Lido Le Tre Conchiglie, Lido Beluga, ​​Lido Valle Corsari, Lido Grotta dei Delfini, and Il Fortino are all the beaches of Sperlonga that tourists and locals alike go to for swimming, sunbathing, and relaxing.

14. Bracciano

➡️  Best way to get from Rome to Bracciano:Driving or taking the tarin from Rome Tiburtina to Bracciano station (takes 1 hour, 23 minutes)

Bracciano is a city on a hill overlooking the clear waters of the volcanic Lake Bracciano and an excellent destination for sailing, canoeing, and scuba-diving.

It is known to be comfortably warm during the summer, and the town is cuddled up against the Parco Naturale di Bracciano-Martignano, which has another lake also born from the same volcano.

The park is abundant in sports activities, such as hiking, cycling, and trekking, and its marked pathways are rich in colorful biodiversity and flora.


Bracciano’s main attraction is the medieval Orsini-Odescalchi Castle, a popular venue for events such as weddings, which also houses a museum in some of its rooms. The museum’s collections include medieval weapons and armor, and it also has a historic center adjacent to it.

Belvedere della Sentinella is a beautiful spot for a panoramic view of the city, and the Church of Santa Maria del Riposo has stunning local architecture.

Additionally, there are the Civic Museum and Italian Air Force Museum, the latter showcasing planes, gear, equipment, and tools from its experimental flight labs that took off near the lake. 

15. Parco Naturale Regionale Sirente-Velino

➡️  Best way to get from Rome to Parco Naturale Regionale Sirente-Velino: Driving (it is 1 hour and 17 minutes from Rome)

Parco Naturale Regionale Sirente-Velino is one of the best natural parks in central Italy and an ideal location for numerous sports activities, such as hiking, trekking, orienteering, biking and mountain biking, horseback riding, skiing, snowshoeing, Nordic skiing, Nordic walking, snowboarding, and alpine skiing.

Try hiking one of the many marked trails available in the park, such as Trail 15, which leads to the top of the mountain from Chalet Sirente. It is a bit challenging, but worth it in the end!

Parco Naturale Regionale Sirente-Velino
Parco Naturale Regionale Sirente-Velino

It takes you through the lovely medieval hamlet of Castel di Ieri, which has an archaeological site of an Italic Temple from the 2nd century B.C. as well as a Quadrangular Watchtower and its church and hermitage of Santa Maria di Pietrabona.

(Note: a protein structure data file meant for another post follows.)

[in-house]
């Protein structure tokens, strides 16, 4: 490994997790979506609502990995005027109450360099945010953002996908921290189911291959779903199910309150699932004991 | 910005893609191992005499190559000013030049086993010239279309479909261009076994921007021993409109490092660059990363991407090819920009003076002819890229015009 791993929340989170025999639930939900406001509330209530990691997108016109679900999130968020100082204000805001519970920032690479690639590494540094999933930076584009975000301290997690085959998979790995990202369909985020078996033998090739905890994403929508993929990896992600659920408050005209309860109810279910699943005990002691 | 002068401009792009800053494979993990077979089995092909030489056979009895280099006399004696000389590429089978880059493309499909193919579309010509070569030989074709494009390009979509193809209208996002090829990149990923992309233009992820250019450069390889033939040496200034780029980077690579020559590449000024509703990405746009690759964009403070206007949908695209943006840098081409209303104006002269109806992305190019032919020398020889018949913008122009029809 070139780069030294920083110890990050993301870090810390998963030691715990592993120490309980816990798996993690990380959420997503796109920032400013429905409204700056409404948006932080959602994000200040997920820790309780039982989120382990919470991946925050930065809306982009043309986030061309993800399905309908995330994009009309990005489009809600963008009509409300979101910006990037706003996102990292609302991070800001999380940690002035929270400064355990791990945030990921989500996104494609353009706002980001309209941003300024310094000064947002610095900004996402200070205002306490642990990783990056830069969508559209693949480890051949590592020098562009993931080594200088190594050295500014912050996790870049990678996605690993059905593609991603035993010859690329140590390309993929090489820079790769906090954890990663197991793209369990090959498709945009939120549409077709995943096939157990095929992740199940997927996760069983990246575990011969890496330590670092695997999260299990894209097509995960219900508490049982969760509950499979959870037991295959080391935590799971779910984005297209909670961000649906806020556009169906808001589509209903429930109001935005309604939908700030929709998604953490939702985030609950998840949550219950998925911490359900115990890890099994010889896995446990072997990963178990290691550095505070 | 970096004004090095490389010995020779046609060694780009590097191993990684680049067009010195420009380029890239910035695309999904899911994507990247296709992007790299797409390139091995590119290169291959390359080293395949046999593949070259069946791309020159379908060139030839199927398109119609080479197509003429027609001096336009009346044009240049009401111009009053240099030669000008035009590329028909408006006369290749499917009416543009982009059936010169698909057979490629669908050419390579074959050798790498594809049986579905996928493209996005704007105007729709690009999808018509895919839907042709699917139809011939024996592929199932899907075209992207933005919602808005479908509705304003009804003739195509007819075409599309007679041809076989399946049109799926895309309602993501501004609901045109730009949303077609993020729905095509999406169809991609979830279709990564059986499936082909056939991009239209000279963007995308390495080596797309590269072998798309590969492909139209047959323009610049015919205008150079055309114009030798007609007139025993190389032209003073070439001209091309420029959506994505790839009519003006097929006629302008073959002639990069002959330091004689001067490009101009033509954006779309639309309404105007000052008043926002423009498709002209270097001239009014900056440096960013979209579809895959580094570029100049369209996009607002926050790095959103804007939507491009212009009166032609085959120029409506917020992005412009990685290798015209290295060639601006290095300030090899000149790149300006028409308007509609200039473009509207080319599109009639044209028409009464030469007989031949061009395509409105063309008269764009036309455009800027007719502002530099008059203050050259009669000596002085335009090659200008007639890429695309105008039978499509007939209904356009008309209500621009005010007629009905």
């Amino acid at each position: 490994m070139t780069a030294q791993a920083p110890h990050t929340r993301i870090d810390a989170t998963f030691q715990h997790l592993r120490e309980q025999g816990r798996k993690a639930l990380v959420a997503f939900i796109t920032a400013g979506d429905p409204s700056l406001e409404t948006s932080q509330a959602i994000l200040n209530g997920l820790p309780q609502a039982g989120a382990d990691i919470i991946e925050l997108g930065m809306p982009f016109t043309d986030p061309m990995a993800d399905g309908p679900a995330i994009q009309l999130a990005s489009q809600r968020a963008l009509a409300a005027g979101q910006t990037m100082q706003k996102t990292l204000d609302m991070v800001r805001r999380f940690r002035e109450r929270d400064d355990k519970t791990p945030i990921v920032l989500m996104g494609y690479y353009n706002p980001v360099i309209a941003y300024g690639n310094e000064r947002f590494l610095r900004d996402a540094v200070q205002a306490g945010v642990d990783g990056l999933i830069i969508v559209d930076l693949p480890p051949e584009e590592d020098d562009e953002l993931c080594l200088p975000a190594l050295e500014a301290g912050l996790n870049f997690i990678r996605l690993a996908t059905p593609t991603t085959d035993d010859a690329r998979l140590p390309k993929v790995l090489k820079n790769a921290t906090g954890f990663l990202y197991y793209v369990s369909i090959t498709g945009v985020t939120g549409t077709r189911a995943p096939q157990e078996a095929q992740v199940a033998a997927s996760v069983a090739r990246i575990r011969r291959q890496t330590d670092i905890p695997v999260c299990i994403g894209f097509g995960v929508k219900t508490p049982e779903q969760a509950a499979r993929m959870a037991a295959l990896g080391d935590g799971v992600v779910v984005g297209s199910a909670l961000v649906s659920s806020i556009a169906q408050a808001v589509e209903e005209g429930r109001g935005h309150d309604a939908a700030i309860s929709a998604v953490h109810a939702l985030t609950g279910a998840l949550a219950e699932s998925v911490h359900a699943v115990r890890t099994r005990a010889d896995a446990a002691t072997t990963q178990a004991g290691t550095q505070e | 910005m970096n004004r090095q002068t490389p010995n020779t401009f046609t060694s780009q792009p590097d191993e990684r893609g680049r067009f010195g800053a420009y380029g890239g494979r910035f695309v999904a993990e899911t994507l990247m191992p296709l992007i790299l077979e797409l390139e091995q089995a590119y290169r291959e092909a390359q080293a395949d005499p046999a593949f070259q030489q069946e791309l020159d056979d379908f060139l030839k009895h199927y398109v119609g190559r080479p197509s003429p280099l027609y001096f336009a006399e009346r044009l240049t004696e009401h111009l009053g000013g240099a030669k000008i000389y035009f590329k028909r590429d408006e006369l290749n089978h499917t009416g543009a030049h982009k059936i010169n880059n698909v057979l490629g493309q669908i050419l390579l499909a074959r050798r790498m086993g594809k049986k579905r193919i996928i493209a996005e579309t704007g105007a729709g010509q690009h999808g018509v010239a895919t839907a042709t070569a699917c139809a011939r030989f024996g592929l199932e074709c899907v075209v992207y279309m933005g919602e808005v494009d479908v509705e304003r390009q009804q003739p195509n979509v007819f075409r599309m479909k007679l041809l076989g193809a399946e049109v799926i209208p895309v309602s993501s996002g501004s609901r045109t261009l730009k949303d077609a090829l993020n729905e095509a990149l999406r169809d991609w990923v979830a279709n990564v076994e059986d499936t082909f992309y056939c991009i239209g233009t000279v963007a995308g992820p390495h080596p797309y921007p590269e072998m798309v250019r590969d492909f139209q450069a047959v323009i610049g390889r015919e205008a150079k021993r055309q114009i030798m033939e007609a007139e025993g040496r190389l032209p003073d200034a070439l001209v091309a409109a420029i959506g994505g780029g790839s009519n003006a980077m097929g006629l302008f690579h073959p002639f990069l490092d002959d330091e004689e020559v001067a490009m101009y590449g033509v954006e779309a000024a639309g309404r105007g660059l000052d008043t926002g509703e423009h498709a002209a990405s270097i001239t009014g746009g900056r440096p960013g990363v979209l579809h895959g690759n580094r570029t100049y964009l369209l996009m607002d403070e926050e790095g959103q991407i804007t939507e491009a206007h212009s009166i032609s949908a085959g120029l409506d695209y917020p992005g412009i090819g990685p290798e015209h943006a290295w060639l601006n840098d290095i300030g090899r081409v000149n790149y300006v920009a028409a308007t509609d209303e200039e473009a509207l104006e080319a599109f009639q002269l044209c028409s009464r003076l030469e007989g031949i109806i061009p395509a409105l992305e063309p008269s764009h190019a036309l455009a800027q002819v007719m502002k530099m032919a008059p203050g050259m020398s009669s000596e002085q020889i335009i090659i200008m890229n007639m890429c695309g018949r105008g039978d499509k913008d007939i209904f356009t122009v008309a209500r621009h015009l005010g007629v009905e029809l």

Admire the medieval old town of Pescina, with its valuable monuments, ancient towers, civilian buildings, and rich churches.

Its highlights include the Saint Antonio Church, the San Berardo Church which is known for its bell tower, and the Saint Maria delle Grazie Cathedral. Breathe in the pure air quality especially and enjoy it while you’re there!

16. Capri

➡️  Best way to get from Rome to Capri: guided tour

Beyond the Bay of Naples and past the Amalfi Coast and mainland Sorrento is the Isle of Capri, a famous tourist spot for even big celebrities!

There are two towns in Capri: Anacapri, which is quieter and more affordable, and Capri Town, which is where all the action is (if your budget allows for it, of course).

The Piazzetta, officially known as Piazza Umberto I, is a famous square where everyone meets to socialize and get drinks; it’s the heart of the island and is lined by pavement cafes.


The scenic charm of the island’s rocky seashores makes it alluring enough to go on long walks. Stop along the way for gelato or treats to take with you on your stroll!

You’ll be mesmerized by the panoramic views of the Bay of Naples, the Faraglioni Rocks, and the Gardens of Augustus. Some of the top historic sites on Capri are Emperor Tiberius’s Villa Jovis and the 14th-century monastery and fortress of Certosa di San Giacomo

The island is not the ideal beach location, but it is the perfect place to go boating. Be sure to check out the blue-lit cave of Grotta Azzurra.

>> Click here to check Capri day trips rates from Rome

Best Rome Day Trips: On a Map!

🗺️  HOW TO USE THIS MAP: You can use your fingers/mouse to zoom in and out. To get more info about a place, simply touch/click the icons. Want to save this map for later use? Click the ‘⭐’ by the map title and it will add it to your Google Maps account (Saved > Maps or ‘Your Places’).

Did I miss any of the best day trips from Rome? Let me know in the comments!

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Are you looking for the best day trips from Rome, Italy? This guide covers the top Rome day trips (and day tours!) - from regional parks to cities and beyond! | Day tours from Rome | Places to visit near Rome | Places to visit in Italy | Where to go near Rome | Rome itinerary | Thigns to do in Rome | Rome to Naples | Rome to Florence | Rome to Pompeii | Rome to Amalfi Coast | Rome bucket list